Over the weekend, I had an epiphany about children’s eating habits. As most people who have been involved in feeding children at one time or another have discovered, most children do not like eating vegetables.
I know myself, when I was young, I wouldn’t eat much in the way of vegetables. Corn? – okay; Carrots? – occasionally. Green stuff? – forget it. No freaking way. Yes, it’s different today when often the first thing that I go for is a vegetable, but when I was a kid? – never.
And now I have figured out why that is. It has nothing to do with the vegetable itself. It’s all about the color green. As that famous philosopher K. T. Frog once said – “it’s not easy being green.” It is the greenness of the vegetables that children find so repugnant.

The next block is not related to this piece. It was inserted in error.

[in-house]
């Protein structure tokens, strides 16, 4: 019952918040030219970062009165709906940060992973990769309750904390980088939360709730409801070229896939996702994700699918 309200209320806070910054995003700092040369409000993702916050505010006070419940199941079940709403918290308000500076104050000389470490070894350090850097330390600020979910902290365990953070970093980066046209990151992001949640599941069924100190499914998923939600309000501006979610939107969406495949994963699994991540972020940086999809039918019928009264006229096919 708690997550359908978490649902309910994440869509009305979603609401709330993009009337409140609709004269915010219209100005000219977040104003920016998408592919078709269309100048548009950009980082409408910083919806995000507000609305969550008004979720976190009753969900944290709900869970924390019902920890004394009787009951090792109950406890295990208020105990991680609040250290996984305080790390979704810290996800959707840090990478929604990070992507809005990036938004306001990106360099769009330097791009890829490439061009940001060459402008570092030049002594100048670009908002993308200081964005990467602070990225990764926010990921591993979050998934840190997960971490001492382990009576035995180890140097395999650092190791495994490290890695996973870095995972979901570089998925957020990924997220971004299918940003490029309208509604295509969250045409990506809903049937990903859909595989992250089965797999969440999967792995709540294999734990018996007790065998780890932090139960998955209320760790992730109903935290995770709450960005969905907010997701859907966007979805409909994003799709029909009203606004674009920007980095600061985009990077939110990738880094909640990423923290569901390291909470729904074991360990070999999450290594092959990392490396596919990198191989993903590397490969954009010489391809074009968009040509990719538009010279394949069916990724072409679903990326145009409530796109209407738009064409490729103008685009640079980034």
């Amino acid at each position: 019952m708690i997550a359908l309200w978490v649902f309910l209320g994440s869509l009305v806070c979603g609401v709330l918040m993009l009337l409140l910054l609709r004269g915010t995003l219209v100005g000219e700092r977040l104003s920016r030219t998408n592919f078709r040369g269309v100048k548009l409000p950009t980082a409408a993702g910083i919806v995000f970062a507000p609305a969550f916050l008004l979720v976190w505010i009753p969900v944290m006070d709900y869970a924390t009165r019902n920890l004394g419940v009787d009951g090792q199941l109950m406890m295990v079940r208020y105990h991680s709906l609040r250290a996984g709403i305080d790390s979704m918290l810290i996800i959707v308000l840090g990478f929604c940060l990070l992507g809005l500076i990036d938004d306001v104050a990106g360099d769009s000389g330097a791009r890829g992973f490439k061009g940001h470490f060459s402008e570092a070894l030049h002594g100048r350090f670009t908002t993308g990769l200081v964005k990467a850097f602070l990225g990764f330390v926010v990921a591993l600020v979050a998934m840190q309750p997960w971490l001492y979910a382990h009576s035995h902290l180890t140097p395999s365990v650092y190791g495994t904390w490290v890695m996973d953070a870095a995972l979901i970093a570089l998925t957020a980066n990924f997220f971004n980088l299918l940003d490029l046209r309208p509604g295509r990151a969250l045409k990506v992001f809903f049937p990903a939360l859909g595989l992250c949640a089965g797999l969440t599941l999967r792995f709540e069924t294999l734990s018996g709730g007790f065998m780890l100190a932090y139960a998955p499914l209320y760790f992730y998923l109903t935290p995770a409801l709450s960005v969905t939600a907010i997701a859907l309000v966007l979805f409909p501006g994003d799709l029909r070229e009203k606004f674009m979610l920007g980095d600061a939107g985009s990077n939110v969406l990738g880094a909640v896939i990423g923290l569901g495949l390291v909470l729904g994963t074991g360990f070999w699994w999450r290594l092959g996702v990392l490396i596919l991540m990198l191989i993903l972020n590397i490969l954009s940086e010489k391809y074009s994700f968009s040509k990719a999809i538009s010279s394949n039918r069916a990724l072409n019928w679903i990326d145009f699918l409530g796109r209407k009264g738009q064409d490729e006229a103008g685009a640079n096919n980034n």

“Why is that?” you may ask. The explanation is quite simple, really. It is an innate understanding that when they become adults (and for some when they become a teenager) they will be forced to perform that onerous task known as mowing the lawn, or cutting grass. Green grass – hence the aversion to the color green.
How do I know this is true? It has begun for 2015. I had to perform that duty for the first time this year. And it sure as hell won’t be the last. So it is obvious – my instinctive aversion to “green” when I was a child was indeed a very accurate instinct.